News / Middle East

UN: 'Convincing Evidence' of Syria Chemical Attack

French Foreign Minister Laurent Fabius, left,  U.S. Secretary of State John Kerry, right, and British Foreign Secretary William Hague, second right, pose for the media prior to a meeting on Syria at the Quai d'Orsay in Paris, Sept. 16, 2013.
French Foreign Minister Laurent Fabius, left, U.S. Secretary of State John Kerry, right, and British Foreign Secretary William Hague, second right, pose for the media prior to a meeting on Syria at the Quai d'Orsay in Paris, Sept. 16, 2013.
VOA News
United Nations inspectors say there is "clear and convincing evidence" that chemical weapons were used on a relatively large scale in an attack in Syria last month that killed hundreds of people.

In a report issued Monday, inspectors said environmental, chemical and medical samples show "unequivocally and objectively" that "surface-to-surface rockets" containing the nerve agent sarin were used in the Ghouta area of Damascus' on August 21.

The report cited survivors who reported "a military attack with shelling," followed by an onset of symptoms including "blurred vision, nausea, vomiting and an eventual loss of consciousness."

The inspectors were asked to determine whether chemical weapons were used, and not who unleashed them.

UN Report on Ghouta Attack

  • Chemical weapons were used on a relatively large scale
  • Environmental, chemical and medical evidence provides clear evidence that surface-to-surface rockets containing sarin were used

  • Impacted and exploded surface-to-surface rockets were found to contain sarin
  • Close to rocket impact sites, the environment was found to contain sarin
  • Patients/survivors were diagnosed as intoxicated by an organophosphorous compound
  • Blood and urine samples from those patients were positive for sarin and sarin signatures

Source: UN

But the Obama administration said the U.N. report makes it clear that President Bashar al-Assad's government was responsible for the attack that Washington says killed more than 1,400 last month. A White House spokesman noted that only the Syrian army has surface-to-surface rockets.

Britain's U.N. envoy echoed the comments, saying the report leaves "no remaining doubt" that the Syrian government was responsible for the August 21 attack. Syria maintains it was rebel fighters, not government forces, who were responsible.

Almost all of the biomedical samples examined tested positive for sarin exposure, including 93 percent collected from urine and 88 percent from blood. A majority of the rockets or rocket fragments recovered also were found to be carrying sarin.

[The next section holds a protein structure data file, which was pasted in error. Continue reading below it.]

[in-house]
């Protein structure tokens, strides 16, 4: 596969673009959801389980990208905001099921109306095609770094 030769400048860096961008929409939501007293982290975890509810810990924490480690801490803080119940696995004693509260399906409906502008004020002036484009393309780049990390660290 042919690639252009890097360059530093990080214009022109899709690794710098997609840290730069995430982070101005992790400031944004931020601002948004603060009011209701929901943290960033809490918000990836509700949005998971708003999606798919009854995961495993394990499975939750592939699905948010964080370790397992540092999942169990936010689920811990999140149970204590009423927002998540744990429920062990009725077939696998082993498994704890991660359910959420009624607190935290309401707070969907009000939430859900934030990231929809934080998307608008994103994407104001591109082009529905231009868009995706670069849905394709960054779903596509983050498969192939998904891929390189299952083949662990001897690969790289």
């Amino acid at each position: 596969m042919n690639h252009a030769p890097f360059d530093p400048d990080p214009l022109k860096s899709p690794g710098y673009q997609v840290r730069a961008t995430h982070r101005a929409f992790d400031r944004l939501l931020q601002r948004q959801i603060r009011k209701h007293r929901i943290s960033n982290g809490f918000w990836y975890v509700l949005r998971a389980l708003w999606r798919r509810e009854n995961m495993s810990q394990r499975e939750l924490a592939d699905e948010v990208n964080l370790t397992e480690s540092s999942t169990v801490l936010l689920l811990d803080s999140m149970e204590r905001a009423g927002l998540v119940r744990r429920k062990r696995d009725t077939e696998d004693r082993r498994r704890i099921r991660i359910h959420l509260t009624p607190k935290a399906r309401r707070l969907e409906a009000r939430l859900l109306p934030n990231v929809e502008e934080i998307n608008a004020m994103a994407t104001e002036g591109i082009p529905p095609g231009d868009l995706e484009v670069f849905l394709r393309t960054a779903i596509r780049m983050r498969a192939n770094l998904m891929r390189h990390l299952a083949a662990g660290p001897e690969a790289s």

U.N. chief Ban Ki-moon called the use of chemical weapons in Syria a "war crime" and demanded the threat of sanctions to support a plan to destroy the arms. He said the August 21 attack is the "most significant use of chemical weapons" since former Iraqi president Saddam Hussein ordered their use against the Kurdish town of Halabja in 1988.

In Geneva, the U.N. Commission of Inquiry on Syria said it is investigating 14 alleged attacks with chemical weapons or chemical agents in Syria over the last two years. The report is expected to add momentum to a deal to eradicate Syria's chemical weapons program.

Earlier Monday, the U.S., France and Britain agreed on the need for a strong United Nations resolution that sets precise and binding deadlines for Syria to give up its chemical weapons.

British Foreign Secretary William Hague said the task is difficult and complex, but he stressed the need to maintain pressure on Assad's government.

“It is the Assad regime that has stockpiled these weapons and that has used them repeatedly against the Syrian people, so the pressure is on them to comply with this agreement in full. The world must be prepared to hold them to account if they don’t, and our three countries are certainly determined to do so,” said Hague.

Hague spoke alongside French Foreign Minister Laurent Fabius and U.S. Secretary of State John Kerry after they met in Paris. The talks came days after the U.S. and Russia announced a plan that calls on Syria to detail its chemical weapons stockpile. The Syrian government has promised to comply.

Kerry said anything less than full compliance by the Syrian government with a U.N. resolution will not be accepted. He also expressed the need to find a lasting solution beyond taking chemical weapons away from Assad's forces.

"We understand that removing the chemical weapons still leaves him with artillery and airplanes and he uses them indiscriminately against his people, and we are going to do everything in our power to continue to work towards the political resolution that is so critical to ending that violence,” said Kerry.

Earlier efforts to address the Syrian crisis at the U.N. Security Council have failed, with Russia and China using their veto power to block any outside intervention.

  • This citizen journalism image provided by Edlib News Network shows anti-Syrian regime protesters hold a poster depicting U.S. President Barack Obama during a demonstration in Kafr Nabil, Idlib province, Sept. 20, 2013.
  • Children sit along a damaged street filled with debris in the besieged area of Homs, Sept. 19, 2013.
  • Debris is seen on the ground after what activists said was shelling by forces loyal to Syria's President Bashar al-Assad in the al-Myassar neighborhood of Aleppo, Sept. 19, 2013.
  • An injured man walks along a street after what activists said was shelling by forces loyal to Syria's President Bashar al-Assad in the al-Myassar neighborhood of Aleppo, Sept. 19, 2013.
  • This citizen journalism image provided by The Syrian Revolution against Bashar Assad shows a Syrian military tank on fire during clashes with Free Syrian army fighters in Joubar, a suburb of Damascus, Sept. 18, 2013.
  • A member of the Shohadaa Badr Brigade, which operates under the Free Syrian Army, stands in shooting position behind sandbags in Ashrafieh, Aleppo, September 17, 2013.
  • Free Syrian Army fighters walk through rubble inside the old city of Aleppo, Sept. 16, 2013.